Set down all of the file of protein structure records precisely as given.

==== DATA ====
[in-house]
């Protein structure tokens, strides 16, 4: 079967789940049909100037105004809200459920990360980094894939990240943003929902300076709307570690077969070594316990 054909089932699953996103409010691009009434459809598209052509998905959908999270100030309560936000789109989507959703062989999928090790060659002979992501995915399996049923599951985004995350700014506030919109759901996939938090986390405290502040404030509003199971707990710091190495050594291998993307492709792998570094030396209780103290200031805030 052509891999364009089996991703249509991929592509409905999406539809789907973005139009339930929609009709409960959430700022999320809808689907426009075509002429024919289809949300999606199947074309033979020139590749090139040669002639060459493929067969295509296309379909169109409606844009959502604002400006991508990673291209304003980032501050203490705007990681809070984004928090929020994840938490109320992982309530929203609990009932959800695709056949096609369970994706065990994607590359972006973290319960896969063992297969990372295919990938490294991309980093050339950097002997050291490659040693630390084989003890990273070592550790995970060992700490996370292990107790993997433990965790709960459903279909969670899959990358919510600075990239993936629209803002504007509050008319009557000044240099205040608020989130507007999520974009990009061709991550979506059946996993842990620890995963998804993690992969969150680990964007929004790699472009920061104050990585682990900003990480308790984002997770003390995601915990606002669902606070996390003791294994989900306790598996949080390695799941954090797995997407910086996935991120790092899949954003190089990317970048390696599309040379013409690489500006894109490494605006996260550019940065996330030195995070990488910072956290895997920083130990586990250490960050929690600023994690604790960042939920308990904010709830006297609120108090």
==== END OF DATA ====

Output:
[in-house]
């Protein structure tokens, strides 16, 4: 079967789940049909100037105004809200459920990360980094894939990240943003929902300076709307570690077969070594316990 054909089932699953996103409010691009009434459809598209052509998905959908999270100030309560936000789109989507959703062989999928090790060659002979992501995915399996049923599951985004995350700014506030919109759901996939938090986390405290502040404030509003199971707990710091190495050594291998993307492709792998570094030396209780103290200031805030 052509891999364009089996991703249509991929592509409905999406539809789907973005139009339930929609009709409960959430700022999320809808689907426009075509002429024919289809949300999606199947074309033979020139590749090139040669002639060459493929067969295509296309379909169109409606844009959502604002400006991508990673291209304003980032501050203490705007990681809070984004928090929020994840938490109320992982309530929203609990009932959800695709056949096609369970994706065990994607590359972006973290319960896969063992297969990372295919990938490294991309980093050339950097002997050291490659040693630390084989003890990273070592550790995970060992700490996370292990107790993997433990965790709960459903279909969670899959990358919510600075990239993936629209803002504007509050008319009557000044240099205040608020989130507007999520974009990009061709991550979506059946996993842990620890995963998804993690992969969150680990964007929004790699472009920061104050990585682990900003990480308790984002997770003390995601915990606002669902606070996390003791294994989900306790598996949080390695799941954090797995997407910086996935991120790092899949954003190089990317970048390696599309040379013409690489500006894109490494605006996260550019940065996330030195995070990488910072956290895997920083130990586990250490960050929690600023994690604790960042939920308990904010709830006297609120108090």